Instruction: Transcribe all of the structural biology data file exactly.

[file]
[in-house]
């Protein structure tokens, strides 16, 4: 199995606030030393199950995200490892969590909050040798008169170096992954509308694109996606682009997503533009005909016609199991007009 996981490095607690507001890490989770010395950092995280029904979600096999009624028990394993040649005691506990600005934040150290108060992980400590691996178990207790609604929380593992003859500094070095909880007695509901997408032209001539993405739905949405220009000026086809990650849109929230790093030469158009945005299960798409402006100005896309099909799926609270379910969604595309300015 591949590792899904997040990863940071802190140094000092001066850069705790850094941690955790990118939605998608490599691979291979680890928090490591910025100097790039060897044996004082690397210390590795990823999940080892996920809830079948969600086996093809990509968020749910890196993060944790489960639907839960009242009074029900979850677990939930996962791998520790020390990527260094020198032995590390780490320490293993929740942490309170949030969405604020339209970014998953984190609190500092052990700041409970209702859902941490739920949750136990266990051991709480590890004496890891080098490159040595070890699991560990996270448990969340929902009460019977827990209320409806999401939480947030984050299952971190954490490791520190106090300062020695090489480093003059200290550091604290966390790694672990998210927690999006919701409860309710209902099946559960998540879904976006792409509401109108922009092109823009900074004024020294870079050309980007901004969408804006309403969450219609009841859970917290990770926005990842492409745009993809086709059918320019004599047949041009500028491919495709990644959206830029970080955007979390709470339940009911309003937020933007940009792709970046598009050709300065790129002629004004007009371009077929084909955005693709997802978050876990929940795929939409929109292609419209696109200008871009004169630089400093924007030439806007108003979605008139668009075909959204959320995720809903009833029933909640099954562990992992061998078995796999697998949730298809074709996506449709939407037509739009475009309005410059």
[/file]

[in-house]
């Protein structure tokens, strides 16, 4: 199995606030030393199950995200490892969590909050040798008169170096992954509308694109996606682009997503533009005909016609199991007009 996981490095607690507001890490989770010395950092995280029904979600096999009624028990394993040649005691506990600005934040150290108060992980400590691996178990207790609604929380593992003859500094070095909880007695509901997408032209001539993405739905949405220009000026086809990650849109929230790093030469158009945005299960798409402006100005896309099909799926609270379910969604595309300015 591949590792899904997040990863940071802190140094000092001066850069705790850094941690955790990118939605998608490599691979291979680890928090490591910025100097790039060897044996004082690397210390590795990823999940080892996920809830079948969600086996093809990509968020749910890196993060944790489960639907839960009242009074029900979850677990939930996962791998520790020390990527260094020198032995590390780490320490293993929740942490309170949030969405604020339209970014998953984190609190500092052990700041409970209702859902941490739920949750136990266990051991709480590890004496890891080098490159040595070890699991560990996270448990969340929902009460019977827990209320409806999401939480947030984050299952971190954490490791520190106090300062020695090489480093003059200290550091604290966390790694672990998210927690999006919701409860309710209902099946559960998540879904976006792409509401109108922009092109823009900074004024020294870079050309980007901004969408804006309403969450219609009841859970917290990770926005990842492409745009993809086709059918320019004599047949041009500028491919495709990644959206830029970080955007979390709470339940009911309003937020933007940009792709970046598009050709300065790129002629004004007009371009077929084909955005693709997802978050876990929940795929939409929109292609419209696109200008871009004169630089400093924007030439806007108003979605008139668009075909959204959320995720809903009833029933909640099954562990992992061998078995796999697998949730298809074709996506449709939407037509739009475009309005410059």